Notes #9

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Empty Institutions

A fascinating new concept in governance studies: Empty Institutions in Global Environmental Politics (Radoslav S Dimitrov, in International Studies Review, 12 June 2019. Starting from the question why are some institutions without any policy powers or output, this article documents the efforts by governments to create international institutions whose mandates deprive them of any capacity for policy formulation or implementation, and concludes:

Empty institutions are deliberately designed not to deliver and serve two purposes. First, they are political tools for hiding failure at negotiations, by creating a public impression of policy progress. Second, empty institutions are “decoys” that distract public scrutiny and legitimize collective inaction, by filling the institutional space in a given issue area and by neutralizing pressures for genuine policy. Contrary to conventional academic wisdom, institutions can be raised as obstacles that pre-empt governance rather than facilitate it.

Radoslav S Dimit

Examples mentioned include the United Nations Forum on Forests, the Copenhagen Accord on Climate Change, and the UN Commission on Sustainable Development. My worry: Will the HLPF be emptied out?

Stumbled over …

An interesting article on Transdisciplinary co-production of knowledge and sustainability transformations: Three generic mechanisms of impact generation by Flurina Schneider et al. (Environmental Science & Policy, Volume 102, December 2019, Pages 26-35) which looks into something I have been questioning about for years already:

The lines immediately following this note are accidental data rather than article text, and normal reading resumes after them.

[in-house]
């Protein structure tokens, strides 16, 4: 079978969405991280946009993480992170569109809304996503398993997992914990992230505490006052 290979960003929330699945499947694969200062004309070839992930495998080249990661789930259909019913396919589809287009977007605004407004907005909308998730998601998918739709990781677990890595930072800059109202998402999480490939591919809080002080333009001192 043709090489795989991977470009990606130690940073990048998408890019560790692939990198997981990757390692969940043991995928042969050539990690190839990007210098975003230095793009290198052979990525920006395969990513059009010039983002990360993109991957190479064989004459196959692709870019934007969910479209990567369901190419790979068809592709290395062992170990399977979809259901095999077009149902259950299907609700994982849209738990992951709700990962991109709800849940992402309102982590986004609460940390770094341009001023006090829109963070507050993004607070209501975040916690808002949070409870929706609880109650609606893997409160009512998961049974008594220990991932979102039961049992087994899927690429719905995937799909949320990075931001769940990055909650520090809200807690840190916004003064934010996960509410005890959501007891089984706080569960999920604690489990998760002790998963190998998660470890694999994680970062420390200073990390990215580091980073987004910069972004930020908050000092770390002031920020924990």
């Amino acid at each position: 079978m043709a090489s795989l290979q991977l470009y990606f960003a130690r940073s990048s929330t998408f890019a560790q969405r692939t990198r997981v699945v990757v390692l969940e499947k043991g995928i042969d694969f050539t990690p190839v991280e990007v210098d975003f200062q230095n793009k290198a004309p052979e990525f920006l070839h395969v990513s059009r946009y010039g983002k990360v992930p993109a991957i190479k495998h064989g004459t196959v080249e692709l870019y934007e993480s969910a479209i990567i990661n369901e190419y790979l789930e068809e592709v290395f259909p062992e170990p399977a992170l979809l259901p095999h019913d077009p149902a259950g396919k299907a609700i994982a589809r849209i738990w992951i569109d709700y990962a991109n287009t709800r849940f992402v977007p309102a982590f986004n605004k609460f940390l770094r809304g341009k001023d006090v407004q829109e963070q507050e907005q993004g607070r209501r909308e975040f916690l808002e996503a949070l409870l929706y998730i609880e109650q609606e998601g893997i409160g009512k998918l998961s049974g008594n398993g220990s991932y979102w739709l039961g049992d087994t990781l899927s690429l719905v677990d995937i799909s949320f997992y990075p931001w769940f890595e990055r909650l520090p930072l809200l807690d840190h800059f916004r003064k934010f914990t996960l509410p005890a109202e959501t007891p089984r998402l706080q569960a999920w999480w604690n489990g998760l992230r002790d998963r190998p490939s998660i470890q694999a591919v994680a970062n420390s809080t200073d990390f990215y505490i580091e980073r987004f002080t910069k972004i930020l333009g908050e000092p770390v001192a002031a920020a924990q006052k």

Transdisciplinary co-production of knowledge is widely credited with producing knowledge that can contribute to sustainability transformations, but there is little empirical evidence showing to what extent and through what mechanisms it is actually advancing sustainability.

Flurina Schneider et al 2019

The study looks at 31 research projects by the University of Bern, Centre for Development and Environment’s (CDE). A meta-level comparison of projects’ theory of change identifies three distinct generic mechanisms of impact generation: a) promoting systems, target, and transformation knowledge for more informed and equitable decision-making, b) fostering social learning for collective action, and c) enhancing competences for reflective leadership. It concludes that the most promising pathways to impact are long-term, adaptive processes that combine elements of the three mechanisms of impact generation in parallel or over time.

But open questions remained regarding, first, the validity of the identified impact generation mechanisms under different contexts and second, to what extent true sustainability transformations were triggered.

Flurina Schneider et al 2019

While the article does not yet fully answers my long-standing questions on why and if transdisciplinary research has a significant impact (especially relative to non-transdisciplinary research) on transformations, it provides some inroads and underscores the importance of change theory thinking for enhancing and tracking impact.

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RRI Survey

This survey is intended for people working in research and innovation around the world. This study is part of the EU-funded ‘Responsible Research and Innovation Networking Globally’ (RRING) project, which is exploring how good practices are established in different research and innovation contexts across the world (


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#Data & Digitalization#Digitalisation#Earth System Governance#Emerging Technologies#Empty Institutions#Inovation#Research Infrastructure#RRI#Science Communication#Social Media#Stockholm Environment Institute (SEI)#Sustainable Development Goals (SDG)#transdiciplinarity#transformation#Utrecht University